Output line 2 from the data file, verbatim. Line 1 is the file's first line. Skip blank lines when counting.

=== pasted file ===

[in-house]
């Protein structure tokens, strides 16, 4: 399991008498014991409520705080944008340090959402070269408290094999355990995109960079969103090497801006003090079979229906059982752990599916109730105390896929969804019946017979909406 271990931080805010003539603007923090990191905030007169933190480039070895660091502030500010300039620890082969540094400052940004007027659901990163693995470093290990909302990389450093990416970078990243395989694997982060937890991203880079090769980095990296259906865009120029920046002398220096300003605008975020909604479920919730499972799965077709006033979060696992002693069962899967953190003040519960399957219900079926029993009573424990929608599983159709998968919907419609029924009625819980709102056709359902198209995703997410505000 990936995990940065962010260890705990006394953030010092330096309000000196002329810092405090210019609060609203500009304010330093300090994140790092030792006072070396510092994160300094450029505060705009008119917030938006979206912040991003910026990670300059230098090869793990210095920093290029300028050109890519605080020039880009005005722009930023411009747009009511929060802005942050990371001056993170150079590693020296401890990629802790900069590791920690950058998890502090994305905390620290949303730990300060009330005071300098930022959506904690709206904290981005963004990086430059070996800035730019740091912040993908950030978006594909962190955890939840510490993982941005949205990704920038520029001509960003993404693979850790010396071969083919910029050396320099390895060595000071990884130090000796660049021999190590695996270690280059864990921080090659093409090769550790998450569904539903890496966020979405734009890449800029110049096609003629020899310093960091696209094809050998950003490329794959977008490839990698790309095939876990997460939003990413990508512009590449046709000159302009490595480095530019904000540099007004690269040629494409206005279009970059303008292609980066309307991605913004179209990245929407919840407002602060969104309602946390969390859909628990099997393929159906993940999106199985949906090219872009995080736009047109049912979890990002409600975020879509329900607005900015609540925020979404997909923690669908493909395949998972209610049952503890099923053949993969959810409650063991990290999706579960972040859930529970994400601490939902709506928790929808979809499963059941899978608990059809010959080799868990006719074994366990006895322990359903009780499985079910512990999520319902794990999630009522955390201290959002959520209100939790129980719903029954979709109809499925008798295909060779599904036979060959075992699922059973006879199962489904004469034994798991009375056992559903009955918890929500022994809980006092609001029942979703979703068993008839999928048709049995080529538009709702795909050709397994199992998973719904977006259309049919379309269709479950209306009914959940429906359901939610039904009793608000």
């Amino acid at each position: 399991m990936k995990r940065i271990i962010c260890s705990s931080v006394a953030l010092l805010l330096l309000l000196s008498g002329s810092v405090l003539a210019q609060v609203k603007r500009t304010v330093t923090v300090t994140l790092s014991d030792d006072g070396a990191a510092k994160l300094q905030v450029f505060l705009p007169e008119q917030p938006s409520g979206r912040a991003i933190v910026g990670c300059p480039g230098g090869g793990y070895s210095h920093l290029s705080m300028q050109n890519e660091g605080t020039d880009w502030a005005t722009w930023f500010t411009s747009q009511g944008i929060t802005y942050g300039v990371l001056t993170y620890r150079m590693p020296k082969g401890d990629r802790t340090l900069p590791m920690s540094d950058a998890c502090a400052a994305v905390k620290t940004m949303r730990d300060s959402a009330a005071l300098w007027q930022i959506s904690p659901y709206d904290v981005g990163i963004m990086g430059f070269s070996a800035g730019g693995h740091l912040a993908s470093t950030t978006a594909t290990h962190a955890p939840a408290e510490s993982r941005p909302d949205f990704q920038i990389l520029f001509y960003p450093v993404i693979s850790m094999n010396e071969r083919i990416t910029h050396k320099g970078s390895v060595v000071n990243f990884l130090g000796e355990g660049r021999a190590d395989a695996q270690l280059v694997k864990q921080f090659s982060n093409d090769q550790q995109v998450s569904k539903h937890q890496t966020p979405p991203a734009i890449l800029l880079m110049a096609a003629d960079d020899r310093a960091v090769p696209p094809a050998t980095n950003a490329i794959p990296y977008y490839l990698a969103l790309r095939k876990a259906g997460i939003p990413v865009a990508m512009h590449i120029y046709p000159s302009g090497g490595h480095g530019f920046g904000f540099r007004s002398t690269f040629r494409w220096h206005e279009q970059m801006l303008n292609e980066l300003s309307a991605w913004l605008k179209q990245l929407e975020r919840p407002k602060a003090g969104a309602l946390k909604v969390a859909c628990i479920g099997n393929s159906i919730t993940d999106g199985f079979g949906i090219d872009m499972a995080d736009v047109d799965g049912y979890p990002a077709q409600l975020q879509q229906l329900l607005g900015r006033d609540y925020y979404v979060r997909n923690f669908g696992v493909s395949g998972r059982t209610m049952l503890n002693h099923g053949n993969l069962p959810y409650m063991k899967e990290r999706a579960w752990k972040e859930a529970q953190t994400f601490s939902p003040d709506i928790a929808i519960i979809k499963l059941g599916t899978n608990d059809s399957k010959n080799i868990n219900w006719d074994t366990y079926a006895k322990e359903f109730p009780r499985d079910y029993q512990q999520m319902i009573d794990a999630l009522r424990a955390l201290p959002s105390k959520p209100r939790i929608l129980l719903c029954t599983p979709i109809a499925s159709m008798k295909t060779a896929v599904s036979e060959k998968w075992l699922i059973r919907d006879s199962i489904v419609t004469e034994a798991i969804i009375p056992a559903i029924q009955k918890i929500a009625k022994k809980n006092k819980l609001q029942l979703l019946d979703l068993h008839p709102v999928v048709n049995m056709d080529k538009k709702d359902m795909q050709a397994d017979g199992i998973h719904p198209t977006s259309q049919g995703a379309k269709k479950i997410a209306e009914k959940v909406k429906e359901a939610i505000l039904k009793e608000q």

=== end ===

């Protein structure tokens, strides 16, 4: 399991008498014991409520705080944008340090959402070269408290094999355990995109960079969103090497801006003090079979229906059982752990599916109730105390896929969804019946017979909406 271990931080805010003539603007923090990191905030007169933190480039070895660091502030500010300039620890082969540094400052940004007027659901990163693995470093290990909302990389450093990416970078990243395989694997982060937890991203880079090769980095990296259906865009120029920046002398220096300003605008975020909604479920919730499972799965077709006033979060696992002693069962899967953190003040519960399957219900079926029993009573424990929608599983159709998968919907419609029924009625819980709102056709359902198209995703997410505000 990936995990940065962010260890705990006394953030010092330096309000000196002329810092405090210019609060609203500009304010330093300090994140790092030792006072070396510092994160300094450029505060705009008119917030938006979206912040991003910026990670300059230098090869793990210095920093290029300028050109890519605080020039880009005005722009930023411009747009009511929060802005942050990371001056993170150079590693020296401890990629802790900069590791920690950058998890502090994305905390620290949303730990300060009330005071300098930022959506904690709206904290981005963004990086430059070996800035730019740091912040993908950030978006594909962190955890939840510490993982941005949205990704920038520029001509960003993404693979850790010396071969083919910029050396320099390895060595000071990884130090000796660049021999190590695996270690280059864990921080090659093409090769550790998450569904539903890496966020979405734009890449800029110049096609003629020899310093960091696209094809050998950003490329794959977008490839990698790309095939876990997460939003990413990508512009590449046709000159302009490595480095530019904000540099007004690269040629494409206005279009970059303008292609980066309307991605913004179209990245929407919840407002602060969104309602946390969390859909628990099997393929159906993940999106199985949906090219872009995080736009047109049912979890990002409600975020879509329900607005900015609540925020979404997909923690669908493909395949998972209610049952503890099923053949993969959810409650063991990290999706579960972040859930529970994400601490939902709506928790929808979809499963059941899978608990059809010959080799868990006719074994366990006895322990359903009780499985079910512990999520319902794990999630009522955390201290959002959520209100939790129980719903029954979709109809499925008798295909060779599904036979060959075992699922059973006879199962489904004469034994798991009375056992559903009955918890929500022994809980006092609001029942979703979703068993008839999928048709049995080529538009709702795909050709397994199992998973719904977006259309049919379309269709479950209306009914959940429906359901939610039904009793608000």